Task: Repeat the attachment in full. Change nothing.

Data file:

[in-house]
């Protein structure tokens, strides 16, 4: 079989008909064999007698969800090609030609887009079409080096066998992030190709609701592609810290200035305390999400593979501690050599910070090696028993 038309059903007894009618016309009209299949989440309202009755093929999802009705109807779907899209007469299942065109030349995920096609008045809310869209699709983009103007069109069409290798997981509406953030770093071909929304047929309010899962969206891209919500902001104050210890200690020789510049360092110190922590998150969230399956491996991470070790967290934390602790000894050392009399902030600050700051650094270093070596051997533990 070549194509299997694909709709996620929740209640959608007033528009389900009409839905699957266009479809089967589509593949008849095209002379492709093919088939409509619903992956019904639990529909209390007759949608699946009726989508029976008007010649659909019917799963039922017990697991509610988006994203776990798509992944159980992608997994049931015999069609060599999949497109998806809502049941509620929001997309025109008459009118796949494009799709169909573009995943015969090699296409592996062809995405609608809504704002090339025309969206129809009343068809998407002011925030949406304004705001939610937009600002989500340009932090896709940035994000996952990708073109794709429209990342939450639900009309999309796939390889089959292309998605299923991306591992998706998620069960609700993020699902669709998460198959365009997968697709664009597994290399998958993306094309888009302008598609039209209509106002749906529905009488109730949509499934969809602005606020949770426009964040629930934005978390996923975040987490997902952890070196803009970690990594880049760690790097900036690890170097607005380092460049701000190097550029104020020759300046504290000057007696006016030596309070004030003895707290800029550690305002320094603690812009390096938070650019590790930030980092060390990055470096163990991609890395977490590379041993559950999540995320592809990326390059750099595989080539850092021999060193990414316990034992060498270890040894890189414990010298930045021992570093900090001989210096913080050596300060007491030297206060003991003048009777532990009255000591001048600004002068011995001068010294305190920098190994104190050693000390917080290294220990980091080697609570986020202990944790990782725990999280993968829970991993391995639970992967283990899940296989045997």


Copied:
[in-house]
């Protein structure tokens, strides 16, 4: 079989008909064999007698969800090609030609887009079409080096066998992030190709609701592609810290200035305390999400593979501690050599910070090696028993 038309059903007894009618016309009209299949989440309202009755093929999802009705109807779907899209007469299942065109030349995920096609008045809310869209699709983009103007069109069409290798997981509406953030770093071909929304047929309010899962969206891209919500902001104050210890200690020789510049360092110190922590998150969230399956491996991470070790967290934390602790000894050392009399902030600050700051650094270093070596051997533990 070549194509299997694909709709996620929740209640959608007033528009389900009409839905699957266009479809089967589509593949008849095209002379492709093919088939409509619903992956019904639990529909209390007759949608699946009726989508029976008007010649659909019917799963039922017990697991509610988006994203776990798509992944159980992608997994049931015999069609060599999949497109998806809502049941509620929001997309025109008459009118796949494009799709169909573009995943015969090699296409592996062809995405609608809504704002090339025309969206129809009343068809998407002011925030949406304004705001939610937009600002989500340009932090896709940035994000996952990708073109794709429209990342939450639900009309999309796939390889089959292309998605299923991306591992998706998620069960609700993020699902669709998460198959365009997968697709664009597994290399998958993306094309888009302008598609039209209509106002749906529905009488109730949509499934969809602005606020949770426009964040629930934005978390996923975040987490997902952890070196803009970690990594880049760690790097900036690890170097607005380092460049701000190097550029104020020759300046504290000057007696006016030596309070004030003895707290800029550690305002320094603690812009390096938070650019590790930030980092060390990055470096163990991609890395977490590379041993559950999540995320592809990326390059750099595989080539850092021999060193990414316990034992060498270890040894890189414990010298930045021992570093900090001989210096913080050596300060007491030297206060003991003048009777532990009255000591001048600004002068011995001068010294305190920098190994104190050693000390917080290294220990980091080697609570986020202990944790990782725990999280993968829970991993391995639970992967283990899940296989045997």